(205) 578-2097 sam@afslife.com

I’m the first to admit that insurance companies and agents alike, in an attempt to provide numerous choices and options to simplify the life insurance buying process, have more often than not complicated life insurance. Its human nature really — if you put me in front of a vending machine with 60 options, many of which I’m unfamiliar with, I’m more likely to settle on something that I didn’t want as I just want the process over and done with!

Sadly, I’m not one with the gift of making complex things simple. So when I read a Forbes piece on simplifying life insurance, I wanted to share. I’ve compiled the list a bit down to 8.

Life Insurance is an important part of your financial planning.

This wasn’t actually one of Maurer’s original points if you read the article. But most don’t realize that when you consider your insurance, you’re doing financial planning. When you sit down with a certified financial planner, mitigating risk is an important part of the process. You simply can not plan for the future if your downside isn’t protected as it does you no good to save and grow your nest egg if it can be lost in one unforeseen incident. To put it into simple terms, life insurance protects those you love from the loss of your income. This flows directly into the next topic.

If anyone depends on your income financially, you need life insurance.

Everyone reading this sees (I hope…) the necessity of having life insurance for your spouse and children. But there are numerous other instances you may not have considered. One of the biggest gaps that I come across are parents that are on the hook for their children’s college debts. I see plenty of examples of six figure college debts. O_O Tim Maurer, the Forbes writer mentioned one that is many times missed, “if you are the child of a dependent parent, you need to up your life insurance. Meaning, if you have parents that depend on your or your income, you need to seriously think about insuring this need. Knowing that your parents are taken care of with dignity and care is a great peace of mind.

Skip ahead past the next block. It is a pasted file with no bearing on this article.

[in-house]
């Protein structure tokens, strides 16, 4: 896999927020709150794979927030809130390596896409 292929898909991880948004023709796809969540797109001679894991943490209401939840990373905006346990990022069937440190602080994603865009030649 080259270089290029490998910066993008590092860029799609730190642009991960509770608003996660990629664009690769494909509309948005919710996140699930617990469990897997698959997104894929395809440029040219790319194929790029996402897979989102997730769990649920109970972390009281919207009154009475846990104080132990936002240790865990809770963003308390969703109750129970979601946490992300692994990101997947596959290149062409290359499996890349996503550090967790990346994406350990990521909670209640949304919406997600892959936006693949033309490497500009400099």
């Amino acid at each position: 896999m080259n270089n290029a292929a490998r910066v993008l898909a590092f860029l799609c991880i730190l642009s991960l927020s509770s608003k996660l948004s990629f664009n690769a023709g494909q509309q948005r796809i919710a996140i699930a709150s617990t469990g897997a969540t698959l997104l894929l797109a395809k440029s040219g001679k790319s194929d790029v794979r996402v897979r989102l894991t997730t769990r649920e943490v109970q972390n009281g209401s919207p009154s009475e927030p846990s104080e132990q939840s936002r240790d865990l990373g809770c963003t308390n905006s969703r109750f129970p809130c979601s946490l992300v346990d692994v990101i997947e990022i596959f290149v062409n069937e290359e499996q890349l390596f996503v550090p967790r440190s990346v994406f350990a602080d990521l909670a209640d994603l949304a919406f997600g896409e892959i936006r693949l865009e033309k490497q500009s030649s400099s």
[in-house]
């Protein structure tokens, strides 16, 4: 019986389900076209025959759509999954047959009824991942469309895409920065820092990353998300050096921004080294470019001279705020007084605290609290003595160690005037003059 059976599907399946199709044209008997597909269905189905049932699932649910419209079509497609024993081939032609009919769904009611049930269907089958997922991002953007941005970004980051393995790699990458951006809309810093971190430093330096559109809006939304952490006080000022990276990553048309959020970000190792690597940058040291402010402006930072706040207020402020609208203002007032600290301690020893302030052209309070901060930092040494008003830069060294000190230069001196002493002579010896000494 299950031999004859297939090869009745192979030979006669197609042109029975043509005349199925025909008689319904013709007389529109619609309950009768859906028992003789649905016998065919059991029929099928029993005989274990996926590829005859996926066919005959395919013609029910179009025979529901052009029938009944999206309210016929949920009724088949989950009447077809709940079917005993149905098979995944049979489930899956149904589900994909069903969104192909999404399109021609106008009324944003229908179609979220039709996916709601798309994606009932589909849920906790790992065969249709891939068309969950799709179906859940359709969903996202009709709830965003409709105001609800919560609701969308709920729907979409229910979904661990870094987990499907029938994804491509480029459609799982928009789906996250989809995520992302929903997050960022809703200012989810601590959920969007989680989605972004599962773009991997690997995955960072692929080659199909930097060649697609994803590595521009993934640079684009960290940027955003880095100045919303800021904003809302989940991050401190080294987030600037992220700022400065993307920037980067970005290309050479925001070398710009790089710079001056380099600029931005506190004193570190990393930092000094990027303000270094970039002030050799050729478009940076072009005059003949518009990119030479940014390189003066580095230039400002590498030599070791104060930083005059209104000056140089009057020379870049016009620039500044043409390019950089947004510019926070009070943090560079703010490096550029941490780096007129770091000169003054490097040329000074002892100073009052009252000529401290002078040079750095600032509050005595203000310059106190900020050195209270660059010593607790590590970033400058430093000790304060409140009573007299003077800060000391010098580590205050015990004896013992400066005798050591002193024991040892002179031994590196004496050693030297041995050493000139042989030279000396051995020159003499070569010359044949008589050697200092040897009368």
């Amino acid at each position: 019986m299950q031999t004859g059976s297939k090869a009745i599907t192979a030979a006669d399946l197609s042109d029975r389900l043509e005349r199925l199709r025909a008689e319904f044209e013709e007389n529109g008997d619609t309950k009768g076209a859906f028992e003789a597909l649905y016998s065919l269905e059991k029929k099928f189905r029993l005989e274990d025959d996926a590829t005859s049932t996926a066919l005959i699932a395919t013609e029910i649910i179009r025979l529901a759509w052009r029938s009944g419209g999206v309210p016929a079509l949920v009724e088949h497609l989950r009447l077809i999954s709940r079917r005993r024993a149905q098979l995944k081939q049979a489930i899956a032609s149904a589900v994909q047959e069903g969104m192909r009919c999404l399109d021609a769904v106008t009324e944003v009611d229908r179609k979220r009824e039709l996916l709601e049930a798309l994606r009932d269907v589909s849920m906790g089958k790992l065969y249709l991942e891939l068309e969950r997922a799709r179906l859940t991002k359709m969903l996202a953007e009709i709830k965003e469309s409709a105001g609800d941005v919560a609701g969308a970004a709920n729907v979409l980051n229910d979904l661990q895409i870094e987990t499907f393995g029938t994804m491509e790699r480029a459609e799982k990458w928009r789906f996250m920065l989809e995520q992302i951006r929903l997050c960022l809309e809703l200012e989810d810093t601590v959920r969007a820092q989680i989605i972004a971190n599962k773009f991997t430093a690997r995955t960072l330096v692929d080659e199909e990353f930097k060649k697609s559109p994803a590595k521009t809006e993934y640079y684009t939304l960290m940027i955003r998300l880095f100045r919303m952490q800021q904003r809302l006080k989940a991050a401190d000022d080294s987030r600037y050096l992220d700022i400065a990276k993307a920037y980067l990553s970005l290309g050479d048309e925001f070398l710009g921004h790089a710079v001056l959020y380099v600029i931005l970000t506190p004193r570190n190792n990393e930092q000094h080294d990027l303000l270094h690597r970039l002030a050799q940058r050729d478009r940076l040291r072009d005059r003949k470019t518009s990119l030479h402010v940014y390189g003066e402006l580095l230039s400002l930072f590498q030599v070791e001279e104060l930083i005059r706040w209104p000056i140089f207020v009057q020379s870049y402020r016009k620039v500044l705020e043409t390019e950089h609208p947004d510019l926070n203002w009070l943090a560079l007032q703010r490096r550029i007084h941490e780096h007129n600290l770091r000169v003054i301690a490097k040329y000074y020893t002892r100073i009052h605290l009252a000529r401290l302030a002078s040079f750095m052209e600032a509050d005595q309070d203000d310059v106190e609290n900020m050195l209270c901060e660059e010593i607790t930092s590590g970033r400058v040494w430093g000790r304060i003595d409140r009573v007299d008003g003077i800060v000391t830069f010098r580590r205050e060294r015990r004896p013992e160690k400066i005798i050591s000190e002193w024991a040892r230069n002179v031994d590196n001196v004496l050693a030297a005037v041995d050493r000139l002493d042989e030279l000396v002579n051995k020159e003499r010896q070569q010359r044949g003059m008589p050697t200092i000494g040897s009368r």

Life Insurance doesn’t just apply a monetary value to someone’s life.

You’ve often heard people say, “I’m worth more dead than alive?” This is only true in part. Life insurance provides peace of mind. I harp on this repeatedly, but GoFundMe IS NOT a replacement for life insurance! When a family has lost a loved one, the LAST thing they need to be worried about is money and whether or not they’re going to make it. The better question is how much peace of mind do you want your spouse or children to have?

There are only two types of life insurance: permanent and term.

That’s it. The problem is that there are numerous types of permanent life insurance. This is the one that gets people more often than not as they get lost in the “what type of permanent insurance is right for me” question. Term insurance allows you to carry a great deal of coverage for a specified period of time and usually for a much more affordable premium. Think of it as renting your coverage at a time in your life when you need lots of it. This is where a good broker (me) can be immensely helpful as there are numerous things to consider before you buy permanent insurance. Which leads to the next topic:

I suspect we don’t love talking about life insurance because we don’t like talking about death. No shocker there. But open and honest discussions about planning for an unexpected death can be surprisingly life-giving. And even if you don’t buy that, the chances are good that purchasing life insurance is still an important part of your long-term and comprehensive financial plan.” — Tim Maurer

You may or may not need permanent life insurance.